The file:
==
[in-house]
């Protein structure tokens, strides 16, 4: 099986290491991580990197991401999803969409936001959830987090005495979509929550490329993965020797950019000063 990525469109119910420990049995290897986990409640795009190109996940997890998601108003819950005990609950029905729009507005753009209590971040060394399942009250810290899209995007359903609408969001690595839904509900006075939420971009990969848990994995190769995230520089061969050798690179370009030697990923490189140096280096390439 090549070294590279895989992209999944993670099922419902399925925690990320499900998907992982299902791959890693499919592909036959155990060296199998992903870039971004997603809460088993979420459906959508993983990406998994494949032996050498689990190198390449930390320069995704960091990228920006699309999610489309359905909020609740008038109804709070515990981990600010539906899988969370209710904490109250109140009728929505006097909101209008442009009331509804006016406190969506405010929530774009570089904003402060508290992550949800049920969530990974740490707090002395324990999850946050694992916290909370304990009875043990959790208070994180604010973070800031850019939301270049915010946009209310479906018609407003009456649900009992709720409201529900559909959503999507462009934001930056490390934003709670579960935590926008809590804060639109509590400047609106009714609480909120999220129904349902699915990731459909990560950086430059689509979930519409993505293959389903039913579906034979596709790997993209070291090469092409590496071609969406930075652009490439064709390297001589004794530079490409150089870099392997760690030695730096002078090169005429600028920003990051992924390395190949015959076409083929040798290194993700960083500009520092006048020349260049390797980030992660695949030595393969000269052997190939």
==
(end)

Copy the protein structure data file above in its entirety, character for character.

[in-house]
């Protein structure tokens, strides 16, 4: 099986290491991580990197991401999803969409936001959830987090005495979509929550490329993965020797950019000063 990525469109119910420990049995290897986990409640795009190109996940997890998601108003819950005990609950029905729009507005753009209590971040060394399942009250810290899209995007359903609408969001690595839904509900006075939420971009990969848990994995190769995230520089061969050798690179370009030697990923490189140096280096390439 090549070294590279895989992209999944993670099922419902399925925690990320499900998907992982299902791959890693499919592909036959155990060296199998992903870039971004997603809460088993979420459906959508993983990406998994494949032996050498689990190198390449930390320069995704960091990228920006699309999610489309359905909020609740008038109804709070515990981990600010539906899988969370209710904490109250109140009728929505006097909101209008442009009331509804006016406190969506405010929530774009570089904003402060508290992550949800049920969530990974740490707090002395324990999850946050694992916290909370304990009875043990959790208070994180604010973070800031850019939301270049915010946009209310479906018609407003009456649900009992709720409201529900559909959503999507462009934001930056490390934003709670579960935590926008809590804060639109509590400047609106009714609480909120999220129904349902699915990731459909990560950086430059689509979930519409993505293959389903039913579906034979596709790997993209070291090469092409590496071609969406930075652009490439064709390297001589004794530079490409150089870099392997760690030695730096002078090169005429600028920003990051992924390395190949015959076409083929040798290194993700960083500009520092006048020349260049390797980030992660695949030595393969000269052997190939």